8. These are some things that I've learned in my years as an undergrad that might help you...

    1. GO TO CLASS. As others have said, this sounds obvious but it's true. The best way to do well is to attend the vast majority of your classes.

    2. Don't overload yourself. Don't take Bio, Chem, Physics and Calc in the same semester, especially your freshman year. Take your time... Even if it takes you five years for a BA/S, its better than doing poorly.

    3. Talk to your professors. You'd be suprised how much of your grade (in many classes) is discressionary. I've gotten a B+ in a couple of classes that I should have gotten D's in because the professor knew that I was interested in his class. Visit office hours as much as possible and don't be afraid to let the prof. know that you wan't an A in his/her class.

    4. Get involved. Find something on campus that you can devote time to that you love. Volunteering is a good idea if you're pre-med but if you don't love it, make sure you do something else also.

    5. Start early. Don't wait until the first exam to start studying. Review material daily and write down questions to ask your profs.

    6. Attend "optional" review sessions. You'd be suprised how much you can learn by listening to the answers to other people's questions.

    7. Have a plan. If you know that you want to go to medschool, find out what schools require and make sure you take it. (Some require biochem, calc. while others do not). Visit your advisor often to make sure you are on the right track.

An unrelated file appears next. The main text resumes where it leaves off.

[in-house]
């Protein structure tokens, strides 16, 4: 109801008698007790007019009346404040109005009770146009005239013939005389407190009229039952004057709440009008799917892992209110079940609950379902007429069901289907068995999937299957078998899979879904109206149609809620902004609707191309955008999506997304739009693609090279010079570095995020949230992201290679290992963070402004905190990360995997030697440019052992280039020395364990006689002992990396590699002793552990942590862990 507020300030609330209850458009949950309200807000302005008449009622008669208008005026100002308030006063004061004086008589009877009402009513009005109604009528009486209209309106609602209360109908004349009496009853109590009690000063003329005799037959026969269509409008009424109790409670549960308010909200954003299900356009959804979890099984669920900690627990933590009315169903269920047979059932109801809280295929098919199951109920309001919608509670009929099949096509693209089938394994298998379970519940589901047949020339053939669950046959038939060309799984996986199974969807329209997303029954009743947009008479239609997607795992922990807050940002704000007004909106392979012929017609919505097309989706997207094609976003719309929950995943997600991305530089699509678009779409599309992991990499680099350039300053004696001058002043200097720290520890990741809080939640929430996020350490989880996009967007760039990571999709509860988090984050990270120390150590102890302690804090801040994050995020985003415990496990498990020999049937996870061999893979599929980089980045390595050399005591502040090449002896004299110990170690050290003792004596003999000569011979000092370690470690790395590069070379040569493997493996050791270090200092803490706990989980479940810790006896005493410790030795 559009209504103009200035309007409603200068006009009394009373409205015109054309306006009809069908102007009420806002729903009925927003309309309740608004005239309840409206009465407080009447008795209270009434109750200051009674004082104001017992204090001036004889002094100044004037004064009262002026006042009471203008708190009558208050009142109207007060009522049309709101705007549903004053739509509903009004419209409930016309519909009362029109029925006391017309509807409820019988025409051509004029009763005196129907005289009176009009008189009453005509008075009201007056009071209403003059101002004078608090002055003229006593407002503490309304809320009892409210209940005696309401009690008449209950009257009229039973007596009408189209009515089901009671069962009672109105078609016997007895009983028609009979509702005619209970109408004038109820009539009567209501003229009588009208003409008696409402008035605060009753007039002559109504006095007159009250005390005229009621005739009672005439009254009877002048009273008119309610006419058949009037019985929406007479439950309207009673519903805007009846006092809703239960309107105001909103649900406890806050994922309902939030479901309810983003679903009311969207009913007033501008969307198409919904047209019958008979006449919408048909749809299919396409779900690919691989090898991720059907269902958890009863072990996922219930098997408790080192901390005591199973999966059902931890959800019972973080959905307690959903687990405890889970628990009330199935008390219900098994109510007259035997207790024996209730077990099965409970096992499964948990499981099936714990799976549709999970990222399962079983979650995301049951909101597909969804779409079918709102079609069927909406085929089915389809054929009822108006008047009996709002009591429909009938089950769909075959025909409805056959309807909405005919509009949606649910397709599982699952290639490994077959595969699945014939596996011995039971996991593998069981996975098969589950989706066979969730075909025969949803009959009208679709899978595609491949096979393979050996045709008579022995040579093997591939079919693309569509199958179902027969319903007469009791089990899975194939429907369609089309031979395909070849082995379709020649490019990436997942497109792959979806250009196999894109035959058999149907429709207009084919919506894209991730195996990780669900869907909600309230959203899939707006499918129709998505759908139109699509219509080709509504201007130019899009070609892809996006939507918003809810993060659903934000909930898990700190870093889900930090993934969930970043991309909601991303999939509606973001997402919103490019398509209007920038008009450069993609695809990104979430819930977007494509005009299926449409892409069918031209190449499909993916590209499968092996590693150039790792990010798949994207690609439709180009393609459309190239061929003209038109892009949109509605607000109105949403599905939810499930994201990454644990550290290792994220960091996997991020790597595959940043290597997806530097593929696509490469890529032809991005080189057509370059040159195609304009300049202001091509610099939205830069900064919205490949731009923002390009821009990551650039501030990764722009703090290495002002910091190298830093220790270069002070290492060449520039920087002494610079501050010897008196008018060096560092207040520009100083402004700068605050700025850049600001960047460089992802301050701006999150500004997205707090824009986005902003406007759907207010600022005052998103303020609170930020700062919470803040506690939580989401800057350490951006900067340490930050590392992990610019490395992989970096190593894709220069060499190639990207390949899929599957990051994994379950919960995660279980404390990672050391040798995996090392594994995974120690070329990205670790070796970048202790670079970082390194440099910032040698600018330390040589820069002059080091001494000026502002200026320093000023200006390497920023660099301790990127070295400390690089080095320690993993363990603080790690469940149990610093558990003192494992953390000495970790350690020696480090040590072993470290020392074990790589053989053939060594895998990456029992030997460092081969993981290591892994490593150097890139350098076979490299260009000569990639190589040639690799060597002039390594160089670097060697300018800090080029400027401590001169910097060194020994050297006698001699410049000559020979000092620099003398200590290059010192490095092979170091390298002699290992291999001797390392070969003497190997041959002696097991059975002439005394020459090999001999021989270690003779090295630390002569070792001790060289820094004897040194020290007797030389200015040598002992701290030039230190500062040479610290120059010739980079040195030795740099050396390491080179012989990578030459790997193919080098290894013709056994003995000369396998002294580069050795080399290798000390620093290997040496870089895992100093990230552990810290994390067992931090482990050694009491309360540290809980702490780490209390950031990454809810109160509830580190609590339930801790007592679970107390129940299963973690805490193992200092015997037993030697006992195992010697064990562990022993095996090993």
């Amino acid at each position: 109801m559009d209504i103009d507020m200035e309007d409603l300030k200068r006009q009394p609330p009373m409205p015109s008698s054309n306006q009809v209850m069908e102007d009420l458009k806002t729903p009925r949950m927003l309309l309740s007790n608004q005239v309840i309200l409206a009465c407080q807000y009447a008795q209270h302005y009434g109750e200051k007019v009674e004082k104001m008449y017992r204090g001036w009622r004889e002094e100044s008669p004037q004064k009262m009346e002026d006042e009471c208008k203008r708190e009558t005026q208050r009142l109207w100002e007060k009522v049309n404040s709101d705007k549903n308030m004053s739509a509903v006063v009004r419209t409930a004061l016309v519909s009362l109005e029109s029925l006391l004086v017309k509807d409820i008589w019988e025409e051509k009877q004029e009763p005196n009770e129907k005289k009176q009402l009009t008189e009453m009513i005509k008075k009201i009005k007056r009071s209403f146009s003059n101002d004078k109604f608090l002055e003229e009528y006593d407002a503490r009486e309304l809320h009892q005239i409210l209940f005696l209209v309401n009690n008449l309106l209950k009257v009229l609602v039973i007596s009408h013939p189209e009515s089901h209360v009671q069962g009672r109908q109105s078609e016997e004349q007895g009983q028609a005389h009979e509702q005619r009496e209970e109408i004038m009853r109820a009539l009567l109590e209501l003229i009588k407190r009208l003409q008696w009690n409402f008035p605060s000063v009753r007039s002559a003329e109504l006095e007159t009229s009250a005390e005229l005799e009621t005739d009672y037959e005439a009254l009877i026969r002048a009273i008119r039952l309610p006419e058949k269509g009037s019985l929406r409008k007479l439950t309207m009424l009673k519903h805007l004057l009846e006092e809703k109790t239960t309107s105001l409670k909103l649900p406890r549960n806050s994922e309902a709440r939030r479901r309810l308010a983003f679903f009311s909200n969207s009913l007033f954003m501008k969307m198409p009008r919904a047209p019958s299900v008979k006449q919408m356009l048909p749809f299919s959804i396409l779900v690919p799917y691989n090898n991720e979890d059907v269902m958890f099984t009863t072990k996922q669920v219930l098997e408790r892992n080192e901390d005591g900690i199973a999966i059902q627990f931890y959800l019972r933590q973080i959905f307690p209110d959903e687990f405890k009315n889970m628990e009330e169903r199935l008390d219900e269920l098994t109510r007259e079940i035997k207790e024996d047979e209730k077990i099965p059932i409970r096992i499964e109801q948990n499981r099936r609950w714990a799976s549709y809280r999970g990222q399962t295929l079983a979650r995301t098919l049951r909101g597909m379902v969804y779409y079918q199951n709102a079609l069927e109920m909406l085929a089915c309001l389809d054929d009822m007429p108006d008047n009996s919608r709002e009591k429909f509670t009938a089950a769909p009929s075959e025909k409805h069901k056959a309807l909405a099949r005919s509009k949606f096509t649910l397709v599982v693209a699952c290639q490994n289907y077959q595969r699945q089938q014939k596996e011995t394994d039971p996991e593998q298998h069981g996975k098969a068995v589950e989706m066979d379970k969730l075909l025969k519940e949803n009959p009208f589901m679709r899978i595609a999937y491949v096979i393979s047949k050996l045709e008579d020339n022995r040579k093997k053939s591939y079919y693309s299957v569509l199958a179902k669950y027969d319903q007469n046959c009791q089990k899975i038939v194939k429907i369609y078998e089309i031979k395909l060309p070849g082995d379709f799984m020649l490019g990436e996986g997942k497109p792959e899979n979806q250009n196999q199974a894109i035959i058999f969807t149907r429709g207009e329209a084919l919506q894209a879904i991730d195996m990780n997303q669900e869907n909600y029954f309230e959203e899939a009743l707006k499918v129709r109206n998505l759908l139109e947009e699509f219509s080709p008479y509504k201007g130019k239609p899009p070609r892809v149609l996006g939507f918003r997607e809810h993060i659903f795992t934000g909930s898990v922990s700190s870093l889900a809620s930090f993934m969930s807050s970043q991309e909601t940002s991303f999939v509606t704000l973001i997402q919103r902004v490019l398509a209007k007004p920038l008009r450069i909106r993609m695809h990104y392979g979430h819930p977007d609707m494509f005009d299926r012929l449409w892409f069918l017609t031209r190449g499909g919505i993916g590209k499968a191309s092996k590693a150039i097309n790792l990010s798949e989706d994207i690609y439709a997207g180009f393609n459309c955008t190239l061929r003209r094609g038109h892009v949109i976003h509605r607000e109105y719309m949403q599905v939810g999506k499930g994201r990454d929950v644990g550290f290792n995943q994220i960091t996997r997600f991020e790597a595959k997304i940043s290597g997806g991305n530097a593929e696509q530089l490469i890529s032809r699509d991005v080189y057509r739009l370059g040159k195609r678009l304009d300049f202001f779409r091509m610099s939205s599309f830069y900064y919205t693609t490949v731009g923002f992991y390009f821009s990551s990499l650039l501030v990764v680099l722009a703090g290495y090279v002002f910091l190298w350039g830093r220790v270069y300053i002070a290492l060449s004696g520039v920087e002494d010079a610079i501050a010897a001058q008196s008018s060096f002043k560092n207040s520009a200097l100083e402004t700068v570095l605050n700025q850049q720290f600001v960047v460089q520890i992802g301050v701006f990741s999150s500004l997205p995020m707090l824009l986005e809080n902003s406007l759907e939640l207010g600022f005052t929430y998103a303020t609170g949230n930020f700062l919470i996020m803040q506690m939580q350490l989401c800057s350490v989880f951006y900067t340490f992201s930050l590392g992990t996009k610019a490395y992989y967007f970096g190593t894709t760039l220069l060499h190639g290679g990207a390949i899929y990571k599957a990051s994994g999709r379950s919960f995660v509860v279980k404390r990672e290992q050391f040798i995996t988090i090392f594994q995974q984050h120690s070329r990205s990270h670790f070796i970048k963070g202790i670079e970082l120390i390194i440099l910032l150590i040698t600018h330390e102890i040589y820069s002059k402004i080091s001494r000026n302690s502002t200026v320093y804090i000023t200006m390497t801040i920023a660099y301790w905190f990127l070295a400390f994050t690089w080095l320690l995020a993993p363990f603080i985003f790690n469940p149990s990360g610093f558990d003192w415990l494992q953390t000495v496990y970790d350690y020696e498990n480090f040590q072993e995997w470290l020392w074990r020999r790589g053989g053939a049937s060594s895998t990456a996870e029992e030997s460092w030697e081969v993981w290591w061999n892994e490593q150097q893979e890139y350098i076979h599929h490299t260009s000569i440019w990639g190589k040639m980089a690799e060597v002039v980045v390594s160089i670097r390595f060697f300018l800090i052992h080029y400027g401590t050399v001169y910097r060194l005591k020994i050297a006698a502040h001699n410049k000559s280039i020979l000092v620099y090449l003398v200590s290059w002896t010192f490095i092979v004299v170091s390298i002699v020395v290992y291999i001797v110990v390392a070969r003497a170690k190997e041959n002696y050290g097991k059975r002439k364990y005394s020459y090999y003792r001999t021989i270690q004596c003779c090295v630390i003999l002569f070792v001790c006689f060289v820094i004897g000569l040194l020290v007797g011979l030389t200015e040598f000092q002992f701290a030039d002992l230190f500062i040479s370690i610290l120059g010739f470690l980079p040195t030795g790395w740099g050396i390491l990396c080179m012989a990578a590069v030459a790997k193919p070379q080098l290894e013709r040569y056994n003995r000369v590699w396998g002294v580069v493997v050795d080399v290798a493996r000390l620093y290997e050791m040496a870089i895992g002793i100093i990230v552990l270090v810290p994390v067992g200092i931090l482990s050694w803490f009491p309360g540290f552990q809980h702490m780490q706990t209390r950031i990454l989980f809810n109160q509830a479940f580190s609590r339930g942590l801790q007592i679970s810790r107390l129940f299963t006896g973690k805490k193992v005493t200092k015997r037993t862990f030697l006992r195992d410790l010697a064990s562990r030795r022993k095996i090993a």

8. If a class is full, don't worry. Go to the first day(s) of class and ask for an override. If you show you're interested, the prof. will usually let you in.

    9. Find a way to stay interested. You will eventually find yourself bored with classes. Finding a way (sometimes this takes a lot of creativity) to keep yourself interested in the material will help you stay focused and do well.

    10. HAVE FUN. Hang out with people in your classes. Study outdoors. Stay in touch with your family. Play sports. Do things you never thought you'd do (Just some ideas, you'll have to figure this out for yourself). This is VERY IMPORTANT. If you don't enjoy yourself then you will not do well. Also, by choosing medicine you've committed yourself to many years of hard work. You don't want to burn out.